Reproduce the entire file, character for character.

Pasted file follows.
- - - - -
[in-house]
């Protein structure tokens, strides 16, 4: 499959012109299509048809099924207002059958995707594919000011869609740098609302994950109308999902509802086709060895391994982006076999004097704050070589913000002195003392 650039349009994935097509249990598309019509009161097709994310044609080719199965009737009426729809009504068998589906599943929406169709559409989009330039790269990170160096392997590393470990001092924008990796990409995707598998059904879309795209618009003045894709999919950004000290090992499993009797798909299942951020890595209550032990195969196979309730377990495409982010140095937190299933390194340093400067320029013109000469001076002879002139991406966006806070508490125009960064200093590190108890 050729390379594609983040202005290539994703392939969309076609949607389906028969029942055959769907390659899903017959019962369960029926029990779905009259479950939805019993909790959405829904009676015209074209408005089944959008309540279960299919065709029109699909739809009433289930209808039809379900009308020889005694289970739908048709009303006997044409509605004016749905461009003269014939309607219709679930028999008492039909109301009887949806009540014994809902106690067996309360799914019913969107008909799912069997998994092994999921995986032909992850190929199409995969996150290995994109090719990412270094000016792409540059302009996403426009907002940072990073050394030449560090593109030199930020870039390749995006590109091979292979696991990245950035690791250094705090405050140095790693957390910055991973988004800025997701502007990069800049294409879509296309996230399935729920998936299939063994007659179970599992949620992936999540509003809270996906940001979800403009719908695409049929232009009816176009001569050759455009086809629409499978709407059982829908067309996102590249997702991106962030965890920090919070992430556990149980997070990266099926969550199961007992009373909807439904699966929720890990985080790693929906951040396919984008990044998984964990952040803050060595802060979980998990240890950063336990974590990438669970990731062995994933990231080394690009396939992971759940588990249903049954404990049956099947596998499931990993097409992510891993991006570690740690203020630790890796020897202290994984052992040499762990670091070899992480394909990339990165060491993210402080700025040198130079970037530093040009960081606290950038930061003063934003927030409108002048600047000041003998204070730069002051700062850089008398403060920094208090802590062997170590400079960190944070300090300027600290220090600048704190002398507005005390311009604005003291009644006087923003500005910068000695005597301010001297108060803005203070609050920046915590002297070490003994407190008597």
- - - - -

[in-house]
């Protein structure tokens, strides 16, 4: 499959012109299509048809099924207002059958995707594919000011869609740098609302994950109308999902509802086709060895391994982006076999004097704050070589913000002195003392 650039349009994935097509249990598309019509009161097709994310044609080719199965009737009426729809009504068998589906599943929406169709559409989009330039790269990170160096392997590393470990001092924008990796990409995707598998059904879309795209618009003045894709999919950004000290090992499993009797798909299942951020890595209550032990195969196979309730377990495409982010140095937190299933390194340093400067320029013109000469001076002879002139991406966006806070508490125009960064200093590190108890 050729390379594609983040202005290539994703392939969309076609949607389906028969029942055959769907390659899903017959019962369960029926029990779905009259479950939805019993909790959405829904009676015209074209408005089944959008309540279960299919065709029109699909739809009433289930209808039809379900009308020889005694289970739908048709009303006997044409509605004016749905461009003269014939309607219709679930028999008492039909109301009887949806009540014994809902106690067996309360799914019913969107008909799912069997998994092994999921995986032909992850190929199409995969996150290995994109090719990412270094000016792409540059302009996403426009907002940072990073050394030449560090593109030199930020870039390749995006590109091979292979696991990245950035690791250094705090405050140095790693957390910055991973988004800025997701502007990069800049294409879509296309996230399935729920998936299939063994007659179970599992949620992936999540509003809270996906940001979800403009719908695409049929232009009816176009001569050759455009086809629409499978709407059982829908067309996102590249997702991106962030965890920090919070992430556990149980997070990266099926969550199961007992009373909807439904699966929720890990985080790693929906951040396919984008990044998984964990952040803050060595802060979980998990240890950063336990974590990438669970990731062995994933990231080394690009396939992971759940588990249903049954404990049956099947596998499931990993097409992510891993991006570690740690203020630790890796020897202290994984052992040499762990670091070899992480394909990339990165060491993210402080700025040198130079970037530093040009960081606290950038930061003063934003927030409108002048600047000041003998204070730069002051700062850089008398403060920094208090802590062997170590400079960190944070300090300027600290220090600048704190002398507005005390311009604005003291009644006087923003500005910068000695005597301010001297108060803005203070609050920046915590002297070490003994407190008597």